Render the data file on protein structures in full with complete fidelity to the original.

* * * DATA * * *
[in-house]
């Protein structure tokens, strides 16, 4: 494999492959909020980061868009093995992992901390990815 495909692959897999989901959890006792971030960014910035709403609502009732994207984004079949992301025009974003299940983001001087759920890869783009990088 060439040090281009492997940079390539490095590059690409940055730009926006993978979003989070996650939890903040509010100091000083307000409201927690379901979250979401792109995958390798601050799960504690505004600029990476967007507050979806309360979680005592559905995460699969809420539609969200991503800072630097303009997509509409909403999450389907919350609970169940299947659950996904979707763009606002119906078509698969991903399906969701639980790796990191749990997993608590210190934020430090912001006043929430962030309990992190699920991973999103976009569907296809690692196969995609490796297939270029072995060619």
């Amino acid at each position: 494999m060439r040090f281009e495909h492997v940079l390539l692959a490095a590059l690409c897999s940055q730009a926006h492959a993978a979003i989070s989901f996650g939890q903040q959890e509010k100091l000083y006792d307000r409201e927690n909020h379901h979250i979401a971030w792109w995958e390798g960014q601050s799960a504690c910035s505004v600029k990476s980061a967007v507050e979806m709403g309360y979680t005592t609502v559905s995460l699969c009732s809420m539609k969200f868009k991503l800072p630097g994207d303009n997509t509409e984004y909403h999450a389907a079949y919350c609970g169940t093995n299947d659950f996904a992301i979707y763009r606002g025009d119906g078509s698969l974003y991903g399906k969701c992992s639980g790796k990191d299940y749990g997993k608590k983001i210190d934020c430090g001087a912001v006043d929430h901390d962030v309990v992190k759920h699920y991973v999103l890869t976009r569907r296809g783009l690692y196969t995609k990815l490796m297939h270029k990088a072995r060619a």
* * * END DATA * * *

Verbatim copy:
[in-house]
């Protein structure tokens, strides 16, 4: 494999492959909020980061868009093995992992901390990815 495909692959897999989901959890006792971030960014910035709403609502009732994207984004079949992301025009974003299940983001001087759920890869783009990088 060439040090281009492997940079390539490095590059690409940055730009926006993978979003989070996650939890903040509010100091000083307000409201927690379901979250979401792109995958390798601050799960504690505004600029990476967007507050979806309360979680005592559905995460699969809420539609969200991503800072630097303009997509509409909403999450389907919350609970169940299947659950996904979707763009606002119906078509698969991903399906969701639980790796990191749990997993608590210190934020430090912001006043929430962030309990992190699920991973999103976009569907296809690692196969995609490796297939270029072995060619």
């Amino acid at each position: 494999m060439r040090f281009e495909h492997v940079l390539l692959a490095a590059l690409c897999s940055q730009a926006h492959a993978a979003i989070s989901f996650g939890q903040q959890e509010k100091l000083y006792d307000r409201e927690n909020h379901h979250i979401a971030w792109w995958e390798g960014q601050s799960a504690c910035s505004v600029k990476s980061a967007v507050e979806m709403g309360y979680t005592t609502v559905s995460l699969c009732s809420m539609k969200f868009k991503l800072p630097g994207d303009n997509t509409e984004y909403h999450a389907a079949y919350c609970g169940t093995n299947d659950f996904a992301i979707y763009r606002g025009d119906g078509s698969l974003y991903g399906k969701c992992s639980g790796k990191d299940y749990g997993k608590k983001i210190d934020c430090g001087a912001v006043d929430h901390d962030v309990v992190k759920h699920y991973v999103l890869t976009r569907r296809g783009l690692y196969t995609k990815l490796m297939h270029k990088a072995r060619a």